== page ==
Here’s another thought;

“Ladies playing cricket – absurd. Just like a man trying to knit.” – Len Hutton (former England cricketer)

 Well Len, I hate to break it to you, but men knit now too you know. When I ask the AUW students who attend cricket club if they’ve played before, most of them have the same answer. “No, but we used to watch our brothers play a lot when we were younger.” So for many students this is the first opportunity they’ve had to actually play the game rather than simply watching their male friends and relatives enjoy the sport. The aim is to produce an AUW cricket team who will one day take on women’s’ teams across the country. They’re fast learners, so hopefully this won’t be a distant dream.

Live cricket is not uncommon here in Chittagong, but it’s often hard to track down. Events are generally not so well publicised. However, back in December my students made sure I knew about one upcoming match; a one day international between Bangladesh and Pakistan. A mouth-watering fixture because of the importance of the actual cricket of course, but also the history between the two nations. Anyway, it was ‘decided’ by one of my class groups that I would take them. This eventually led to the whole university being invited! Ultimately we ended up with a coach full of around 50 students and 15 faculty members.

Organising such a trip was a little stressful due to the logistics. However, the real fun started upon reaching the stadium. Live cricket in Bangladesh is generally a male pastime. You’ll see the odd woman, but overall it’s a stadium full of testosterone. You can imagine the surprise and intrigue then as we shuffled into the stadium; 50 young women – some waving Bangladeshi flags, others waving the green and white of Pakistan. We also then had some interested Sri Lankans who’d come along to see their national sport in action too. It made for an interesting afternoon as men crowded around our group, anxious to know where we were from and what we were doing there. In general it was a fun day out and great for the students. For me personally it wasn’t so relaxing.  Having coordinated the outing, it was generally my responsibility to ensure all students who got off the coach made it back on to the coach unscathed at the end. It got a bit hairy at the end as crowds pushed and shoved to leave the stadium, but by 10.30pm all students were back on campus.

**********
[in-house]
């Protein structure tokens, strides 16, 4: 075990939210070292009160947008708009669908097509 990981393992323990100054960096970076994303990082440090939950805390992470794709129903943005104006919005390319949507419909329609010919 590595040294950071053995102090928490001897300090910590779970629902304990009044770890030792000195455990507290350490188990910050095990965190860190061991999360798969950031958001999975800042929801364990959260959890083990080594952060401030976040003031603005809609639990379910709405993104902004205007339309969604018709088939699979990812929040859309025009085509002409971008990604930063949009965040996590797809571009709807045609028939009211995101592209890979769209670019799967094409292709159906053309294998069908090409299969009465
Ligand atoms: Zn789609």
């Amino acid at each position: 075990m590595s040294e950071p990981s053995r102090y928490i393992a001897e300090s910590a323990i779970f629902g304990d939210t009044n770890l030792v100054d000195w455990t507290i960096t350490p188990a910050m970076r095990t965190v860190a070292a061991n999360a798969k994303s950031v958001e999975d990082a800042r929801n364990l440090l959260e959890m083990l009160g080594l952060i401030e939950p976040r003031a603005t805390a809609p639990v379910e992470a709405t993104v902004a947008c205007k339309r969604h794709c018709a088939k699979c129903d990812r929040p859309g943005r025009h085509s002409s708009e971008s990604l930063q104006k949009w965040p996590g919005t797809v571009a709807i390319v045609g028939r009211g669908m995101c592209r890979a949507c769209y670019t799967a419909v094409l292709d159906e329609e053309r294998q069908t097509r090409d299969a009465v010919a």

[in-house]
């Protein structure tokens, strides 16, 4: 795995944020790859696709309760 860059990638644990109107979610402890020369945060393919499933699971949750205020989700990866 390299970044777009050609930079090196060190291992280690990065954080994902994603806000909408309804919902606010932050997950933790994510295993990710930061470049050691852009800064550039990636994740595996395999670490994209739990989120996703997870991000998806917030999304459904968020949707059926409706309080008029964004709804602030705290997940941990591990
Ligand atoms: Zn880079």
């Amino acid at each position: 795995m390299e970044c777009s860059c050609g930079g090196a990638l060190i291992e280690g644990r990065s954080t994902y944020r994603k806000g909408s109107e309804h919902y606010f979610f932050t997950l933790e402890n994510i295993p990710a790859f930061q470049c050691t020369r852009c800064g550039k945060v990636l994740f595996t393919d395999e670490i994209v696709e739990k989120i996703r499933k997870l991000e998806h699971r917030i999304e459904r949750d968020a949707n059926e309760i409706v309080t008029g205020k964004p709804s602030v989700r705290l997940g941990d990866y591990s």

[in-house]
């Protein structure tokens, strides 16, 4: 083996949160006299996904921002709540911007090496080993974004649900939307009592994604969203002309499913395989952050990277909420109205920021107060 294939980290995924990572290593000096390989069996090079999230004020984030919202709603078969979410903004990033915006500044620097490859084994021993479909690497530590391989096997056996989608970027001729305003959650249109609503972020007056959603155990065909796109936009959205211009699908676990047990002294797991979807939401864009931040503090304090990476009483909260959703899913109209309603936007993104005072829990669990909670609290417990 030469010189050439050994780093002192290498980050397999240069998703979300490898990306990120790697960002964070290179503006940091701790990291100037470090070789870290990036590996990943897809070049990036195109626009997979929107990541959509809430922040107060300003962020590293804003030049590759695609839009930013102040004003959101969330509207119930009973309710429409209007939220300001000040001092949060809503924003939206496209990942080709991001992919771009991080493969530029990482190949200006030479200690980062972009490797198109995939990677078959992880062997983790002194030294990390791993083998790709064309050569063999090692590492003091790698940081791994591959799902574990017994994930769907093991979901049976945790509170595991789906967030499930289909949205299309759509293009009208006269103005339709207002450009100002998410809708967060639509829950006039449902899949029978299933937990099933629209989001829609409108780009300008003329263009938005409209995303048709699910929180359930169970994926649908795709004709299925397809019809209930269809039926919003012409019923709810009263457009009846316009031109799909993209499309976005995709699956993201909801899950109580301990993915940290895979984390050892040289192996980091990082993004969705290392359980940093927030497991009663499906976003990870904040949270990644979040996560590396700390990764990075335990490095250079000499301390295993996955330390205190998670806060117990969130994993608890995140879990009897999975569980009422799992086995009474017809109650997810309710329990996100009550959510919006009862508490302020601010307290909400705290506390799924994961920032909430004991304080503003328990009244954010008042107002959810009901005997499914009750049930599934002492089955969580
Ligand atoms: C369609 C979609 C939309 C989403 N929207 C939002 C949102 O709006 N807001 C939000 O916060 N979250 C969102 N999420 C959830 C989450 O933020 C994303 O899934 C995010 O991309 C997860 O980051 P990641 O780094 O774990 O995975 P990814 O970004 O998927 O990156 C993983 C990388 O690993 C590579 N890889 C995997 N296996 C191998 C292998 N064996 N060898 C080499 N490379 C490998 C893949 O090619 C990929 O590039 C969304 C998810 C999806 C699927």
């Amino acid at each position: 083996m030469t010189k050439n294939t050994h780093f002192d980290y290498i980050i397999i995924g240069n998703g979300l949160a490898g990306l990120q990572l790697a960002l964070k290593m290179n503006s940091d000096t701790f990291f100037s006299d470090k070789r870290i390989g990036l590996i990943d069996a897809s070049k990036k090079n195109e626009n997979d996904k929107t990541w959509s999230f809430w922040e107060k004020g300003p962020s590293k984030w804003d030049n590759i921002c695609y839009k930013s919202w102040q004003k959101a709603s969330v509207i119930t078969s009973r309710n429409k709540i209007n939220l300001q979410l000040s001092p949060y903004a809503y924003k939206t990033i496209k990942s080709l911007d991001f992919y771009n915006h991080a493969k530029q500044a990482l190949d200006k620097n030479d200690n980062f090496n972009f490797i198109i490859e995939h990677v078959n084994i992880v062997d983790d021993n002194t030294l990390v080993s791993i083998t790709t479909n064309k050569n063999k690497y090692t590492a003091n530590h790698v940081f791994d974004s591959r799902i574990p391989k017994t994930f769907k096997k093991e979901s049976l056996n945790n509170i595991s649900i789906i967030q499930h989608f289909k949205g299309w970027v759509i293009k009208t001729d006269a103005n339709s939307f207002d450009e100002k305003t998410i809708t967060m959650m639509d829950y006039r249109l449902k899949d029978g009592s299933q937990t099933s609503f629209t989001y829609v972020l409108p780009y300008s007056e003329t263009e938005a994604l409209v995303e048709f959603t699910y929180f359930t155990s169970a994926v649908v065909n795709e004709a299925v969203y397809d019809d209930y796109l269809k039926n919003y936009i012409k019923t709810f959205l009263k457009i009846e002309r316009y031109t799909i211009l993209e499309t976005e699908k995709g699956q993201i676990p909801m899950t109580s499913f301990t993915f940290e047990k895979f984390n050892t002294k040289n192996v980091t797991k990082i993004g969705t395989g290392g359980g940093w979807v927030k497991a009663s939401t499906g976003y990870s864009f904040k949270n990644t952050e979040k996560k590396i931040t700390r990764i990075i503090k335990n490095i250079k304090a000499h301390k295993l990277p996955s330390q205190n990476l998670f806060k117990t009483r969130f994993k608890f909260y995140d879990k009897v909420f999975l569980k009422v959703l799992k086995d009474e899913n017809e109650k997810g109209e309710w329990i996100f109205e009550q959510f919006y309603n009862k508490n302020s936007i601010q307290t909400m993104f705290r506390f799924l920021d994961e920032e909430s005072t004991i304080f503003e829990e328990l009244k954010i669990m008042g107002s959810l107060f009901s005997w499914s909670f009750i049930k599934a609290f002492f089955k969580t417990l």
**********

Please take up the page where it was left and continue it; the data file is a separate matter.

Proud Pakistani students

I was back at the stadium with a friend of mine last week. Jumon, a sports coach and avid cricket fan got us tickets for the Bangladeshi Premier League (BPL) fixture in Chittagong. It was another good day out as the BPL has attracted some big names. For any non-cricket fans this information won’t mean much, but players such as Chris Gayle (West Indies), Herschelle Gibbs (South Africa), Brad Hodge (Australia), Peter Trego (England), Scott Styris (New Zealand), Shahid Afridi (Pakistan), and Shivnarine Chanderpaul (West Indies) have landed in Bangladesh for this tournament. Many of these names are international stars, so it’s a coup for Bangladeshi cricket.

Watching live cricket here in Chittagong hasn’t been quite the same as back home. In the UK I’ll go and watch Somerset, my local county team play on occasions, and the fun is as much about a nice pint of cider or real ale and a bacon sandwich as it is the cricket. There’s something very English about live cricket back home. Crowds of people concealed under sunhats, their faces discoloured with a thick layer of sunscreen. They sit reading the newspaper, occasionally peering over their glasses to see a rasping cover drive by the batsman. There’s a polite ripple of applause and once adequate acknowledgment has been duly offered to the batsman, they return to their crossword.  Lunch breaks are characterised by picnics and flasks of tea, and during the day bottles of wine ease spectators into a relaxed state of cricket merriment.